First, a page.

Why are your functions still defined with no parameters? Why is choice a global variable? Why not just pass that variable to the function, along with it's size:

    Code:
    void makeSelection(char *choice, size_t length);
    So many other problems, fix the above issues then we can address the rest.

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    The why's are because I started to look at C a short while ago, so there is little I know. I worked through a tutorial and took notes. Tutorials don't cover the stuff I was up against in the code referred to. No, I don't know about executable code not belonging inside a header. Why do I still have gets()? Because I first wanted to address the errors the compiler is reporting before polishing up the code.

    I'd please like to ask for an explanation of size_t length.

  9. #9
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    Jim Bluberg asked to see the prelims.h code. Here it is:

    Code:
    #ifndef temp
    #define temp
        extern void prelims(void);
        extern void gotoxy(short x, short y); 
        extern void write (short a, short b, char words[]);
    #endif
    #include<windows.h>
    #include<conio.h>
    #include<stdio.h>
    
    void prelims(void)
    {
        HANDLE handle;
        handle = GetStdHandle(STD_OUTPUT_HANDLE);
        SetConsoleTextAttribute(handle,14);
        CONSOLE_SCREEN_BUFFER_INFO info;GetConsoleScreenBufferInfo(handle, &info);
        COORD new_size = 
         {
            info.srWindow.Right - info.srWindow.Left + 1,
            info.srWindow.Bottom - info.srWindow.Top + 1
         };
        SetConsoleScreenBufferSize(handle, new_size);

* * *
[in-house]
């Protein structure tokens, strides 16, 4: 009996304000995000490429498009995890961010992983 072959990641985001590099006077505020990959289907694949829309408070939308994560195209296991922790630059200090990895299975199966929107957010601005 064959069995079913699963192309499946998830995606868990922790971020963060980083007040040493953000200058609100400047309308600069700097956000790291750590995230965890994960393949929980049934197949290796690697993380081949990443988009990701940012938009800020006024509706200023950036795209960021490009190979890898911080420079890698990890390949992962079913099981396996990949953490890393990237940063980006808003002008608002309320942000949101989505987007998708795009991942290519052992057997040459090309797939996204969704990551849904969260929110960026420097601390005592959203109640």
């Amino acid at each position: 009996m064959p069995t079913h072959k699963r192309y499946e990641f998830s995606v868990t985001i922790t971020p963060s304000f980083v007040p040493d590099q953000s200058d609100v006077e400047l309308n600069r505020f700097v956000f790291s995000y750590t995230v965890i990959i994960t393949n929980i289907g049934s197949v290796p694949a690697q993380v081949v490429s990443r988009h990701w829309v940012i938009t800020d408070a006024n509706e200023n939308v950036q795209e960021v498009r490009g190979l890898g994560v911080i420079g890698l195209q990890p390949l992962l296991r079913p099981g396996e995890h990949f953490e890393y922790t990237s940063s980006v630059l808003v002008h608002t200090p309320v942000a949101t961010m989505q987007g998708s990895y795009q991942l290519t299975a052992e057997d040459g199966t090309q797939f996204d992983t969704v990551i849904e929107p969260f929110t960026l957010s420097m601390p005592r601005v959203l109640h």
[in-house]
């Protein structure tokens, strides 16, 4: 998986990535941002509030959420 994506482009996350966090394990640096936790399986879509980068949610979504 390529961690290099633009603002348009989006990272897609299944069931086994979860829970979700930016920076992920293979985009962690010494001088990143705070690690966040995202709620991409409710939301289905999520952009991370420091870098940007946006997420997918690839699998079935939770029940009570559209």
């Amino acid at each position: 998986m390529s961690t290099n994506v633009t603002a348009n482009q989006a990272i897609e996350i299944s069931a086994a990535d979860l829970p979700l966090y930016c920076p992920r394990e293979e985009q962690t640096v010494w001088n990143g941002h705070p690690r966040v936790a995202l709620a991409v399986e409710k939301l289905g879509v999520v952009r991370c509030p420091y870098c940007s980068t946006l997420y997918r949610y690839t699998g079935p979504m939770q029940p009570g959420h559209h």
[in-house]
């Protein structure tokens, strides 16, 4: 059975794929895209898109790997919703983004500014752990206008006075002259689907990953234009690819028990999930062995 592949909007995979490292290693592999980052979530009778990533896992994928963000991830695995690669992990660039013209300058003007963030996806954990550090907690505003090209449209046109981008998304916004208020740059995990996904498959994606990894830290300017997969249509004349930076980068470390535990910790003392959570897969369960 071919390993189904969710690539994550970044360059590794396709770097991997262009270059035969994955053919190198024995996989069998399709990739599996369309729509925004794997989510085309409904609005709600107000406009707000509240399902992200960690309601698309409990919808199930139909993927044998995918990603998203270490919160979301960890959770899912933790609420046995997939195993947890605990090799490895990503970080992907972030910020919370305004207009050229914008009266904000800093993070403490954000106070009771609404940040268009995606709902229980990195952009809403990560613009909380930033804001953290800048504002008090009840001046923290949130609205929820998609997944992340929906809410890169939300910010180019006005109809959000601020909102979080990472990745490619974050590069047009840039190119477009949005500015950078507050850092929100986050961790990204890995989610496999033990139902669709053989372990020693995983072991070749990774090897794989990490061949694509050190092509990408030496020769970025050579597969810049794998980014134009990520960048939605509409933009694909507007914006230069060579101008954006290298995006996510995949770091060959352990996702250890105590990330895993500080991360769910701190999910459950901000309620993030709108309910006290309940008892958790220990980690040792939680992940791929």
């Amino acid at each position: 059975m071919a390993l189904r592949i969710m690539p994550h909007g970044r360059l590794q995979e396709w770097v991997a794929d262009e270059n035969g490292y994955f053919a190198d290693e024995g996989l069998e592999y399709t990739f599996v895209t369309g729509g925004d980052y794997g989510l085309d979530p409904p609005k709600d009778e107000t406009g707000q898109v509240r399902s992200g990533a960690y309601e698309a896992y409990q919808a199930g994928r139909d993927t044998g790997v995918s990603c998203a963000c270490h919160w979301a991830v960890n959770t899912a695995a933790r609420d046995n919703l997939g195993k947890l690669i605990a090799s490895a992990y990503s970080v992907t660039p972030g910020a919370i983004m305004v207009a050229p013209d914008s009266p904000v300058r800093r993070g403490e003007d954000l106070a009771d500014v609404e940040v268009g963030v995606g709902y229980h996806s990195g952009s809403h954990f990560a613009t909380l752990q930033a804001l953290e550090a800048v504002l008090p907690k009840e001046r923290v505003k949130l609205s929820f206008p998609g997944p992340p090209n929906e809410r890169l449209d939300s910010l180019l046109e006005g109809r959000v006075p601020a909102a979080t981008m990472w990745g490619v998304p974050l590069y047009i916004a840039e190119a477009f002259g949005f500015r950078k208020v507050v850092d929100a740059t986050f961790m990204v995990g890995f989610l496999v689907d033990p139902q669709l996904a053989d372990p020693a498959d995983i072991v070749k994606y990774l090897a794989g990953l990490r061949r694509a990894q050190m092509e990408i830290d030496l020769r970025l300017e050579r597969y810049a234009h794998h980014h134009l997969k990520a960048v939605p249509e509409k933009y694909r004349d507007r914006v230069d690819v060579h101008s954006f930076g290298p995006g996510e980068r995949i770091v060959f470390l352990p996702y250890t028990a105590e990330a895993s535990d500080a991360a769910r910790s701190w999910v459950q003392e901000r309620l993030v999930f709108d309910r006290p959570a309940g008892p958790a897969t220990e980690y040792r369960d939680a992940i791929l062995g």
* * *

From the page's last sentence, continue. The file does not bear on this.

HWND wh = GetConsoleWindow();
        MoveWindow(wh, 0, 0, 1280, 670,TRUE);
    }
    
    extern void gotoxy(short x, short y) 
        {
            COORD pos = {x, y};
            SetConsoleCursorPosition(GetStdHandle(STD_OUTPUT_HANDLE), pos);
        }
    
    extern void write (short a, short b, char words[])
        {
            gotoxy(a,b);
            puts(words);
        }

  10. #10
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    Okay so everything other than the first 4 or 5 lines should be in another c source file, not inside that header (from the #ifndef till the #endif stay in the header).

    I'd please like to ask for an explanation of size_t length.
    What do you need to know? Did you try to use your favourite search engine to look up "size_t", if that's what you don't understand?

    Why do I still have gets()? Because I first wanted to address the errors the compiler is reporting before polishing up the code.
    In this case that is a really poor reason. The gets() function is a big part of your problems and should be fixed now.

    The errors are probably being caused because you are trying to "initialize" an array of char with a pointer being returned from the function, you can't do that.